Nopadayaki are immensely popular in Korea, especially with the professional crowd. Nopadayaki are essentially pubs, but they also offer food. Tasty dishes like Chicken Teriyaki Kebabs, Teriyaki grilled Tuna, Fish cakes and soup. Barbecued Squid, octopus and many many other fancies from the big blue.
Korean Nopadayaki also sell in addition to Japanese 'sul' (alcohol), korean as well; including Dongdong Ju (rice wine), Cheon Guk, Baek Seju, Sansachon (fruit Rice wines), Soju and Beer (both Japanese and domestic).
Give a Nopadayaki a try. They are great places to get yourself slowly drunk with some friends.
Dress Code: Dress nicely. It is sort of expected. All the other people around you will be somewhat smartly dressed.
This is quite a good place. Although it can pack out in the weeknds, which is a bit of a bugger when your wearing ***ty shoes and all you wanna do is sit down and take a load of.
Geckos offers mostly European and Cajun-style food, well some of the best you can get in Seoul. The food is sent to your table in huge portions, and pretty well priced. I recommend the Fish and Chips.
The drink menu is good, most top shelf that one would expect, and an array of cheap insipid Korean beers on tap; Cass and Red Rock (2500 won for a pint), they also have an extensive wine list and bottled beer from all over the world.
Entertainment is a DJ, Pool, Darts, Rugby on TV and checking out the talent.
Dress Code: Be sure that you don't turn up looking or acting like a Pratt. Geckos has a heallthy G.I. population.
Now this is a place I like. Its situated above the road behind the Itaewon main drag.
It has a great Tapas menu including, Jamon, Calamare, Cheese, Shrimp rolls, l'escargot pastries, etc etc.
The Wine List is brill. One of the best I've found in Korea that is resonably priced. There are Good selections from the US, Italy, France, Chile and even some good munties from Australia like Nottage Hill, and Koonunga Hills Wineries. However none from New Zealand yet (Still hopeful).
The Barbeque is brillaint. Its only about $40 for two people and apart from the Shrimps on the Barbie as expected, they have a pretty good Paella to boot.
Beers are same as the Terrace. But the garden atmosphere is FAB!!! A SEOUL MUST SEE, REALLY!
Dress Code: Dress nice. Why not. This place deserves it. And you do too.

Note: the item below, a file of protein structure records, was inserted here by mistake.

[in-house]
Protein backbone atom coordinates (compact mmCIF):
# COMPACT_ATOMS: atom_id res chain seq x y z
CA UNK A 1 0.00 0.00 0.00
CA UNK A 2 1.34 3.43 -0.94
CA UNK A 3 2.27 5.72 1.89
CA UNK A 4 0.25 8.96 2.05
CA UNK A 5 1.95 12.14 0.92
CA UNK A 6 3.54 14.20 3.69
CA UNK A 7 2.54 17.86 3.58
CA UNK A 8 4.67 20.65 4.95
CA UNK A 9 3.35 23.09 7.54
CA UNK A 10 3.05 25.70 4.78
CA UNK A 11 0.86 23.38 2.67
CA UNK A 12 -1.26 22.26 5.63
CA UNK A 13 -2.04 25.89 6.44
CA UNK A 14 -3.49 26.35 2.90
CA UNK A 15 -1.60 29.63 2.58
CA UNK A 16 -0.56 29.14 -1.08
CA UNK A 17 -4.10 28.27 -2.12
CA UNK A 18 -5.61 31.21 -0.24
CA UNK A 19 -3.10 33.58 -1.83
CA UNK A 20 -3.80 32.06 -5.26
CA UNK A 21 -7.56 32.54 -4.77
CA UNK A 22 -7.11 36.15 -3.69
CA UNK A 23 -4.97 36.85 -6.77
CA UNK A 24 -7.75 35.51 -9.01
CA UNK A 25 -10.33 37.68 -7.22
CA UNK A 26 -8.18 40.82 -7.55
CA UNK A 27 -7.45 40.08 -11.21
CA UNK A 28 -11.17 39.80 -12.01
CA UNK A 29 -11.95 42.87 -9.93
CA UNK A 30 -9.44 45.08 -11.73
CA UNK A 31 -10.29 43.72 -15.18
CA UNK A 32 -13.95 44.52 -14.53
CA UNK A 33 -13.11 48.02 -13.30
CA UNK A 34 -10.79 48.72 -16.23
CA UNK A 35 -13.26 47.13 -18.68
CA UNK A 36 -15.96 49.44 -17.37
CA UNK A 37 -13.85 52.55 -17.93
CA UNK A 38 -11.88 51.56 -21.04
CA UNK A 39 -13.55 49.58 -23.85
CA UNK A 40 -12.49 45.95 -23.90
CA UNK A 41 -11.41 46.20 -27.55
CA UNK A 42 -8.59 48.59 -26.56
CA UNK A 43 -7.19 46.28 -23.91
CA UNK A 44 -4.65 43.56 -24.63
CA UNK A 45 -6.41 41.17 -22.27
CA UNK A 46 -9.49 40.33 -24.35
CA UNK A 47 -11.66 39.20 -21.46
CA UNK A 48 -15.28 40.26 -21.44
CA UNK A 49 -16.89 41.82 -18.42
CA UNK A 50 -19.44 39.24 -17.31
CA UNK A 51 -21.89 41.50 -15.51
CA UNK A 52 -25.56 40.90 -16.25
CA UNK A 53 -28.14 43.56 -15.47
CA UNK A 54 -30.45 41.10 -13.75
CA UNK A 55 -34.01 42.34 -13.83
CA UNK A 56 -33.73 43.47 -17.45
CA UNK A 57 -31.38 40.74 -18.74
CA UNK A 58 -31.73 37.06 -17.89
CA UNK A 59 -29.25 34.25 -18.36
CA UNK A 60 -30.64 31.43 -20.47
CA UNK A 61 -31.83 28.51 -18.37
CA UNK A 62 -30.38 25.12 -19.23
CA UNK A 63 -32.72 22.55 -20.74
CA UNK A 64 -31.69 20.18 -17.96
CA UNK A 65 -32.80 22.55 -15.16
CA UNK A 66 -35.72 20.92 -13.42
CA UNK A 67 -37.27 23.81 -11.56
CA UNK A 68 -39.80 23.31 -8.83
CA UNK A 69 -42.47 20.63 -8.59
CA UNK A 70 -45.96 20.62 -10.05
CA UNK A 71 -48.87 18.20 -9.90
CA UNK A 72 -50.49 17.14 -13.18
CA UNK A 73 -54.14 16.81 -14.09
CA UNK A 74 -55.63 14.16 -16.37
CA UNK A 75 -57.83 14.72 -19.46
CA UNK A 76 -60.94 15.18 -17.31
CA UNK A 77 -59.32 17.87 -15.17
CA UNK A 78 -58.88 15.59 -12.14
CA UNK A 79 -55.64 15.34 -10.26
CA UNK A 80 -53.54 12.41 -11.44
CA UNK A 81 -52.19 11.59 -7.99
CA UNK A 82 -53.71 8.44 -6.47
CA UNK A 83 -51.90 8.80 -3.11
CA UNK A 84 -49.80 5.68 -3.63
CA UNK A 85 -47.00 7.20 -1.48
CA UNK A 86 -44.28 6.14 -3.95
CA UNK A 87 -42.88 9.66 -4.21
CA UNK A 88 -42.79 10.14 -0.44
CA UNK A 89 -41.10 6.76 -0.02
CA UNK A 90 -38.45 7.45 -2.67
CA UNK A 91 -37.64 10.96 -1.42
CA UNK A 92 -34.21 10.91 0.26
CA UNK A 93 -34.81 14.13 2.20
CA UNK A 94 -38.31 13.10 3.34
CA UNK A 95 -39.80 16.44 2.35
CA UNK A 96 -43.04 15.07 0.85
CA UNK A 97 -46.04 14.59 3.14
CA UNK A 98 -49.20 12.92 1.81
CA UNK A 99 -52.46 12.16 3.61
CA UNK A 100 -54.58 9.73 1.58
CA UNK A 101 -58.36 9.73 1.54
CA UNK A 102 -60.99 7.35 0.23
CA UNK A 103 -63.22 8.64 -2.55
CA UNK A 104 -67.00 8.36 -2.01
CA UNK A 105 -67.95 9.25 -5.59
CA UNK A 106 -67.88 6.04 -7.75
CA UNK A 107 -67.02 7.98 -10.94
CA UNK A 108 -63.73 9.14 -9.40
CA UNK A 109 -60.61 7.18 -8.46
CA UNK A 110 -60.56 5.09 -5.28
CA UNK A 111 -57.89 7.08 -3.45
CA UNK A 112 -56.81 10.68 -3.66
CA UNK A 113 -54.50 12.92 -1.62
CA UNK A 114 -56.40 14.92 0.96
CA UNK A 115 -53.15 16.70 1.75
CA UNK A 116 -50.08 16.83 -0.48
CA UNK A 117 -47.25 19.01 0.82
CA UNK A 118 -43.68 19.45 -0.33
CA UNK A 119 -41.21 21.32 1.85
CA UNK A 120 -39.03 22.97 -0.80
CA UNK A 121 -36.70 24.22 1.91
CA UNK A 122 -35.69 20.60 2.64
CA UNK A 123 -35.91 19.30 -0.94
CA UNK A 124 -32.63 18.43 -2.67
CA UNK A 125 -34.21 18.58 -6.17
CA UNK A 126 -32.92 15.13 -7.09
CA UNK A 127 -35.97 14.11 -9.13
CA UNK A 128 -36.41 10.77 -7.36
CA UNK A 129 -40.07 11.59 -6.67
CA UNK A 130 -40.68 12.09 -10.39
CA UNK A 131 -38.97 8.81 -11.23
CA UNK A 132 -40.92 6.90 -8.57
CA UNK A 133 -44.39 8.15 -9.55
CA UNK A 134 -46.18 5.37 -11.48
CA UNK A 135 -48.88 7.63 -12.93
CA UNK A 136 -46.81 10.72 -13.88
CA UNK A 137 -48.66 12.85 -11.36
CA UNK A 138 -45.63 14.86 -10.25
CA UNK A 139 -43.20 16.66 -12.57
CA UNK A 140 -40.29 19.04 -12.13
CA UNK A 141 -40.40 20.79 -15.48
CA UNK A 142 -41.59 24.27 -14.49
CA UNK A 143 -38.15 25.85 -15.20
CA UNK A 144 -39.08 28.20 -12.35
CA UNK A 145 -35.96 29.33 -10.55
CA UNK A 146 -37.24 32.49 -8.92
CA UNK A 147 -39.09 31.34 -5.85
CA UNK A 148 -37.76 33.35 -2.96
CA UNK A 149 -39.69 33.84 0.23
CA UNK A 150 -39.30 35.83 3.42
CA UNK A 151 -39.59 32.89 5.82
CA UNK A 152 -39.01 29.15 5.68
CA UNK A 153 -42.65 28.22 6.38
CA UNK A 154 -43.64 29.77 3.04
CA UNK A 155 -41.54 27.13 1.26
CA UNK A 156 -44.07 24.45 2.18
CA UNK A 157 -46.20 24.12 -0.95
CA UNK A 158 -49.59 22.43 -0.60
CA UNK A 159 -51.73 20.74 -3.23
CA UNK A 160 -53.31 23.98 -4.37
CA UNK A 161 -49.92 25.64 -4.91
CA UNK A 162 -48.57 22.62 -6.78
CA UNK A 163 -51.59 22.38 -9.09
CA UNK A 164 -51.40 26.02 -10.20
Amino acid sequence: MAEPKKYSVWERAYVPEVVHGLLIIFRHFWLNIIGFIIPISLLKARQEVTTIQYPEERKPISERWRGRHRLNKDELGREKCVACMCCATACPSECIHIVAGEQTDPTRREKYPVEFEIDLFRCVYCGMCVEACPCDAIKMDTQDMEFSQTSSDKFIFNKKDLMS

Itaewon is a very cosmopolitan neighborhood just south of Namsan mountain. It is the original foreigner ghetto set up by the Korean monarchy in the 1880's and has retained its international flavor. You can find crowds of people speaking several different languages. On my last trip, we unexpectedly crashed a birthday party of Belgians, and were treated warmly dispite our cluelessness.
Itaewon has several good options for getting good beer. I prefer the Three Alley Pub, which has a fine selection of Belgian beers, some good German beers and Guinnesss on tap. Also good are Geckos outdoors (for relaxed drinking) or Geckos (for a more active time). Woodstock's has live music. Finally, if you want to stay up until dawn, try the Lime Lite.
Just a few things to remember. The metro closes before the bars (I learned this last trip) so don't spend your taxi fare if you're staying out late. It's also interesting to observe the difference in the atmosphere before and after curfew on the nearby military base. I
Platinum Microbrewery has two locations in Seoul: Gangnam Station and Apgujeong. We visited the Gangnam location. It is a spacious and somewhat fancy place, a little more upscale than your typical American microbrewery, but the beer was tasty. They advertised 7 varieties on tap: Pilsner, Wheat, Belgian White, English Ale, Brown Ale, Platinum, and Cream Stout, however when we were there, they were out of Pilsner and Wheat. One of my friends compared it to McDonald's being out of Big Macs...
Beer is about 7000 Won for a .68 liter glass, and about 5000 Won for the .35 liter glass.
Scarlet is a nice large bar in the center of Hannam-dong's small nightlife area just northwest of the Hannam Bridge. It has a huge bar that seats around 25 people. The windows open in the summer, letting the nice cool air in. This is probably the best spot in Hannam-dong.
By far the best watering hole in Itaewon and possibly all of Seoul. Mr. Jung bought this bar from his brother-in-law (German) some years ago and has carried on the tradition of a fine place to celebrate the end of the week, the end of the day, or the end of your marriage. Great place to sit in the window and watch life zoom past on Itaewon Dong. During the massive blizzard of 2001 I sat in the window upstairs and watched frustrated drivers abandon their cars right out front and leg it home. The food is pretty good for pub grub and the portions are great for the price. Stop by and play the boot or dice game and then challenge Mr. Jung to a game of "Slap Sumo." Too funny.
Dress Code: Just don't come naked, anything else is acceptable.
It's a little embarassing: I have been to this hof (bar, short for the German hoffsbrau) so many times that the proprietor knows my name, but i just figured out it's name. Kaiser Hof has an interesting interior design: a big poster of a German beer hall, a Budweiser poster, an R/C (radio-controlled) helicopter and Korean beer ad periphanalia....your typical Korean hof, really.
There is hardly any music, usually a TV is showing a footballl game or talk show. The only beer is Cass/Hite draft and the anjoo (drinking food) is popcorn (mmmmmm....can hardly find popcorn in this town, much to my chagrin). However, the bar-be-qued chicken (sauce on top or on the side) and saugsages are great! They make them right on site (which is saying something because the place is tiny!) and serve them with diced moo (not what you're thinking...moo is a kind of radish) and shredded cabbage with mayo and ketchup on top (better than you might think).
There are many other chicken (and other) hofs in the building this one is in (one of which is populated almost entirely by young girls).
Dress Code: It's mostly businessmen in suits (owing to its location) but I have been here in inline skates lately...so anything goes.